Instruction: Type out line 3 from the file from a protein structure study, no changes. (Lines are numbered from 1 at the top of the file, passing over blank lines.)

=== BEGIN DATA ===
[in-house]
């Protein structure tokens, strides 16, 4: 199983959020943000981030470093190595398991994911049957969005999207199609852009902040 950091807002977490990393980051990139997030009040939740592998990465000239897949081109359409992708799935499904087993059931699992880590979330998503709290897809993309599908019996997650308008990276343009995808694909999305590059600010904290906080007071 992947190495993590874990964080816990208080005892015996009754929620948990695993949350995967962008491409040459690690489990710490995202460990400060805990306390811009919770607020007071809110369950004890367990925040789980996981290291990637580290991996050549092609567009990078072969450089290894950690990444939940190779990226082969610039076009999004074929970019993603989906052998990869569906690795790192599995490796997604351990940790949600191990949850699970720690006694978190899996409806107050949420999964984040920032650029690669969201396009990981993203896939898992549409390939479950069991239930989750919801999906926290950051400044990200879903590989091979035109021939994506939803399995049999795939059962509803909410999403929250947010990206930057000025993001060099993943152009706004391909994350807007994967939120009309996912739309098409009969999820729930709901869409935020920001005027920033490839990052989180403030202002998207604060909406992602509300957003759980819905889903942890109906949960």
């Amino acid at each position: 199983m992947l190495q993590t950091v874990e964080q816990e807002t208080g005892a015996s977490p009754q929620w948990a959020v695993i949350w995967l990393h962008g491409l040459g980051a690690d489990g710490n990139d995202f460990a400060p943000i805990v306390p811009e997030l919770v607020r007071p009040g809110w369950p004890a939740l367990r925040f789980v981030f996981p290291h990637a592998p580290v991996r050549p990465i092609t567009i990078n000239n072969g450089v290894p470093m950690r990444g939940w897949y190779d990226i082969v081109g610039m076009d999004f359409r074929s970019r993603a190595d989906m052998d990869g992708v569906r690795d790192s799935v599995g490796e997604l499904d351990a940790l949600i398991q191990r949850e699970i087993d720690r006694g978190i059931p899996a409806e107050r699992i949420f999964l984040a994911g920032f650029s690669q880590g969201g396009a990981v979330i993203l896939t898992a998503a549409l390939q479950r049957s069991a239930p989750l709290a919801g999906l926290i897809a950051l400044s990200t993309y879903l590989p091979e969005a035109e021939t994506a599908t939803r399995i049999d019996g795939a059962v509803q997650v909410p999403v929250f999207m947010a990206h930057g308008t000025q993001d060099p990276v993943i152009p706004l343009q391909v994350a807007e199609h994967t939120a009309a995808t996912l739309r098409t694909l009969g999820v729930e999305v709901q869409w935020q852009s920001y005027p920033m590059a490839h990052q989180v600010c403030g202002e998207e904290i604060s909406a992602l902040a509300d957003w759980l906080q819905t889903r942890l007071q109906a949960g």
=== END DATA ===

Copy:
């Amino acid at each position: 199983m992947l190495q993590t950091v874990e964080q816990e807002t208080g005892a015996s977490p009754q929620w948990a959020v695993i949350w995967l990393h962008g491409l040459g980051a690690d489990g710490n990139d995202f460990a400060p943000i805990v306390p811009e997030l919770v607020r007071p009040g809110w369950p004890a939740l367990r925040f789980v981030f996981p290291h990637a592998p580290v991996r050549p990465i092609t567009i990078n000239n072969g450089v290894p470093m950690r990444g939940w897949y190779d990226i082969v081109g610039m076009d999004f359409r074929s970019r993603a190595d989906m052998d990869g992708v569906r690795d790192s799935v599995g490796e997604l499904d351990a940790l949600i398991q191990r949850e699970i087993d720690r006694g978190i059931p899996a409806e107050r699992i949420f999964l984040a994911g920032f650029s690669q880590g969201g396009a990981v979330i993203l896939t898992a998503a549409l390939q479950r049957s069991a239930p989750l709290a919801g999906l926290i897809a950051l400044s990200t993309y879903l590989p091979e969005a035109e021939t994506a599908t939803r399995i049999d019996g795939a059962v509803q997650v909410p999403v929250f999207m947010a990206h930057g308008t000025q993001d060099p990276v993943i152009p706004l343009q391909v994350a807007e199609h994967t939120a009309a995808t996912l739309r098409t694909l009969g999820v729930e999305v709901q869409w935020q852009s920001y005027p920033m590059a490839h990052q989180v600010c403030g202002e998207e904290i604060s909406a992602l902040a509300d957003w759980l906080q819905t889903r942890l007071q109906a949960g």